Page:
glenoid cavity

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Related to glenoid: glenoid fossa
  • noun

Synonyms for glenoid cavity

the concavity in the head of the scapula that receives the head of the humerus to form the shoulder joint

References in periodicals archive ?
The glenoid bare spot had been used at arthroscopy as a landmark reference point for the center of the glenoid fossa to determine the presence and size of bony lesions.
Glenoid morfolojisi ve humerus basi ile iliskisi hem primer osteoartrit gelisim riski acisindan hem de cerrahi acidan onemlidir (6).
This may be subacromial or internal impingement of the rotator cuff on the posterior superior glenoid.
The grading system used was grade (1) up the face but short of the glenoid rim; grade (2) up the face to the glenoid rim, partially over the rim (perched); or grade (3) complete dislocation.
Consider arthroscopic stabilisation: surgery involves the glenoid, predominantly innervated by the suprascapular nerve; irrigating fluid causes marked distension of the joint capsule, predominantly innervated by both suprascapular and axillary nerves.
What happens posterior to the glenoid fossae is as important as what is happening anterior to the fossae.
Passive joint movements to her gleno-humeral joints encouraged synovial fluid flow to reduce friction between the glenoid cavity and the head of the humerus.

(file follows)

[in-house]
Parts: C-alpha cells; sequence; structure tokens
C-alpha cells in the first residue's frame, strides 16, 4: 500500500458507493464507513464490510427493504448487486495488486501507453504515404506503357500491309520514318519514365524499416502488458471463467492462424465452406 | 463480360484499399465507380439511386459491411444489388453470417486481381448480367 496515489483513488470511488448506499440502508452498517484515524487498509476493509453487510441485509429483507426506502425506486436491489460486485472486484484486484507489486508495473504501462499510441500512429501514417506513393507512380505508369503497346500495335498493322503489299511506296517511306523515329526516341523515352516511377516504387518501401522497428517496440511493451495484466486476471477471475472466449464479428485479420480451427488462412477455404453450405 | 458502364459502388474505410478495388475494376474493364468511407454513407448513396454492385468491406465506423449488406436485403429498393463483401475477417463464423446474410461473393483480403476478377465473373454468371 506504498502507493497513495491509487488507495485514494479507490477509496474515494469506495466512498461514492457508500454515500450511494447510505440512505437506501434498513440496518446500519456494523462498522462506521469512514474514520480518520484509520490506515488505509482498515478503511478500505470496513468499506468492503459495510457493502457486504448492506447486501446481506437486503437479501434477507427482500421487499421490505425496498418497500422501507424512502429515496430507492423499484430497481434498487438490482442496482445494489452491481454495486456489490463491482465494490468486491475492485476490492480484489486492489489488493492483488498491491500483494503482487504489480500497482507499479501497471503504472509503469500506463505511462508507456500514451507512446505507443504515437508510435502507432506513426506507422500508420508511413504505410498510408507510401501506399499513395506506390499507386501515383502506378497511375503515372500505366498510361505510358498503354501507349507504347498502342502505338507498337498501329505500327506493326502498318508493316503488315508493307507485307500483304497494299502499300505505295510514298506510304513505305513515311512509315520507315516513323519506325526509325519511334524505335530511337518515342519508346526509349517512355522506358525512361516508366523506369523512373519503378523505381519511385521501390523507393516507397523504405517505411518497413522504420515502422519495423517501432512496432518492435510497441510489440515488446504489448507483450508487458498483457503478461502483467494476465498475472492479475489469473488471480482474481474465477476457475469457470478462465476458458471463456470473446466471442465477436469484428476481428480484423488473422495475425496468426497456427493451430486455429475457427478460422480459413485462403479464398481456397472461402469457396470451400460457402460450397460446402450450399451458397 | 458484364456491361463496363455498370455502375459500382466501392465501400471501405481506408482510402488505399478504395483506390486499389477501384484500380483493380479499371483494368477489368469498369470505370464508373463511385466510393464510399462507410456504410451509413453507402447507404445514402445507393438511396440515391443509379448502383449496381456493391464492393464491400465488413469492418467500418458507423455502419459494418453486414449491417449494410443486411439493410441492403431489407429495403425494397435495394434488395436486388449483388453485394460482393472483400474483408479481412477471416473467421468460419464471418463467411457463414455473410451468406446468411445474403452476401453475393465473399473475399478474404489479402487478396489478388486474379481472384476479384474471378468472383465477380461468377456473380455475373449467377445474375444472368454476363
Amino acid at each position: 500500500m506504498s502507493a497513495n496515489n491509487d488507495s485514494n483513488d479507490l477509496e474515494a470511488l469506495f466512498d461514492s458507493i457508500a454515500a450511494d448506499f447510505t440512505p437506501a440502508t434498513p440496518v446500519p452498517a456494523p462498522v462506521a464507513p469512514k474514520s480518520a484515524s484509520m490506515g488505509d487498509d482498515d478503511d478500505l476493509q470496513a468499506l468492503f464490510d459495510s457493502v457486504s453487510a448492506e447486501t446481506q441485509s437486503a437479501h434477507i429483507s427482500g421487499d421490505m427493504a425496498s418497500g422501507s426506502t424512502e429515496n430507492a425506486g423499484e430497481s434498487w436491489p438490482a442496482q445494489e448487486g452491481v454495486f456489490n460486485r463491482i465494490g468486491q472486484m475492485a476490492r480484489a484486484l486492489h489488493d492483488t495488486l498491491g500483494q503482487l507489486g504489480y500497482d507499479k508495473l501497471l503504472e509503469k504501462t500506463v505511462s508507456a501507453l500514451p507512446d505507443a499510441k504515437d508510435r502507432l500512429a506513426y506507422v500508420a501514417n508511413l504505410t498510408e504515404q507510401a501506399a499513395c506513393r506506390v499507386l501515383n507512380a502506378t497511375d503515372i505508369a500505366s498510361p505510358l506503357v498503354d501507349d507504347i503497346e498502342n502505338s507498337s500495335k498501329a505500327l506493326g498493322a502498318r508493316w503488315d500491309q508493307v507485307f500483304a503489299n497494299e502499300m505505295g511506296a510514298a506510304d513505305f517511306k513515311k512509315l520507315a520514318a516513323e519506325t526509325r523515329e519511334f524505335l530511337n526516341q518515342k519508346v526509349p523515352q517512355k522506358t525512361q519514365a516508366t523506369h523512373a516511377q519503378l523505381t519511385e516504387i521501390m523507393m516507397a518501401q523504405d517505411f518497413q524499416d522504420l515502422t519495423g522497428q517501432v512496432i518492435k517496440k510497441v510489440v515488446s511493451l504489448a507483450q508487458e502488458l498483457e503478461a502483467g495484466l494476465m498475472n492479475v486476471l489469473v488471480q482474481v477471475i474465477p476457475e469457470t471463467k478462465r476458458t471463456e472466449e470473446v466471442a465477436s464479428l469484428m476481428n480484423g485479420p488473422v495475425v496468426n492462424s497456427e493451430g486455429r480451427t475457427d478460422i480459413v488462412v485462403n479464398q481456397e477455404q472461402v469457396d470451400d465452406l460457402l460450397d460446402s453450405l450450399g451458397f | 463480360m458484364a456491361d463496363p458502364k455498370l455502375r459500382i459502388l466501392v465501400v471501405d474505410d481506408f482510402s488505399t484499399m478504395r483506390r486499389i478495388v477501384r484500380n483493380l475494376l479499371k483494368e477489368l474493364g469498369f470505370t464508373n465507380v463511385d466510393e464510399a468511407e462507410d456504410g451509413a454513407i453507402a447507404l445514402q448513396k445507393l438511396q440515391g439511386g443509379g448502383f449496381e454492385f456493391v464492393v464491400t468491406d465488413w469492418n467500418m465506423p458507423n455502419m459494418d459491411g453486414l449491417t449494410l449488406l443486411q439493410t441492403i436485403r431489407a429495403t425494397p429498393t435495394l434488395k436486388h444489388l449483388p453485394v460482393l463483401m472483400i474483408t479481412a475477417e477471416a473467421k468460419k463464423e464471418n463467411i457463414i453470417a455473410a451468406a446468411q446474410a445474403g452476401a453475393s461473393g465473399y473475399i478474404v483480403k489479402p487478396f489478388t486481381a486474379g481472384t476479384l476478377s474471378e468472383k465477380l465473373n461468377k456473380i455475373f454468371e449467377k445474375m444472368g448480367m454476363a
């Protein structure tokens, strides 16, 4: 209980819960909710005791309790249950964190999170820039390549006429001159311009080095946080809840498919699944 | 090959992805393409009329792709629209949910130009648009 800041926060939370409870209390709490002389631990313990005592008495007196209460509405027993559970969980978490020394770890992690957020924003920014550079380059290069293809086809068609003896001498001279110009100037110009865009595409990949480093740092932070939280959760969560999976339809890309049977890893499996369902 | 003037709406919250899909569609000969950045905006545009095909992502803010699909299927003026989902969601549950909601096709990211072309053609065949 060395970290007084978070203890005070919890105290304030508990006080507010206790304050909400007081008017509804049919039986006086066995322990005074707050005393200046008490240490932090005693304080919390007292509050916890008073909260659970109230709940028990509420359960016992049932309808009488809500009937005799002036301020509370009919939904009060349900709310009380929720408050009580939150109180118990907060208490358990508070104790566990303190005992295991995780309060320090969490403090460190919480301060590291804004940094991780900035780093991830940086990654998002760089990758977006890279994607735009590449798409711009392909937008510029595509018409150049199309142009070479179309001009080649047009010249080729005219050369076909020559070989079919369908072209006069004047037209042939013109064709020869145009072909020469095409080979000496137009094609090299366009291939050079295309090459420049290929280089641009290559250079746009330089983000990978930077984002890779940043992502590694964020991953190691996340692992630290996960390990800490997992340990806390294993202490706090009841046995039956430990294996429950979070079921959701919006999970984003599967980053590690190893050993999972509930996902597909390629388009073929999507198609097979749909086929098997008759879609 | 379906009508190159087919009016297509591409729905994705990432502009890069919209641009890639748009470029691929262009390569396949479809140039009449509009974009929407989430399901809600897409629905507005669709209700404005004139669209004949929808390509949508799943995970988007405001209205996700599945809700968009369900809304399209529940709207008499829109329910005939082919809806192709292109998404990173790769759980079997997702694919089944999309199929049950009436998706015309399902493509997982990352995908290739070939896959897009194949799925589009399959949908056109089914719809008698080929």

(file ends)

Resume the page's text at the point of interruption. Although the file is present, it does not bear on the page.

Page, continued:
A'I've broken my glenoid joint (shoulder blade), fingers, I've had a bit cut off that finger (holds up two differently sized index fingers), a bit cut off my thumb (displays as shortened thumb), my knuckles.
raises it away from the midline of the body) and stabilizes the head of the humerus in the glenoid cavity (the point of articulation in the scapula).
The glenohumeral joint is the articulation of the humeral head with the small, flat glenoid fossa of the scapula.
The theoretical relationships were fitted to experimental data of glenoid cancellous bone specimens.
Radiologist Peter McCreight told Conte the MRI showed he had "a severe intraarticulated glenoid fracture" that required "immediate surgical repair.
corner of cave" (Garrod's 2 May field-notes), as well as "an exceptionally large" human molar-tooth and a fragment of a skull bearing a portion of the glenoid fosse which were found lying upon the rock at the base of the breccia, "at a point where it was extremely hard throughout" (Garrod 1928:183).
Other lytic lesions were identified in the glenoid, the distal right clavicle, and the inferior scapula.
Bioabsorbable tacks historically have been used to fixate non-contractile tissue such as the glenoid labrum but are currently being used during the repair of contractile tissue such as the supraspinatus tendon.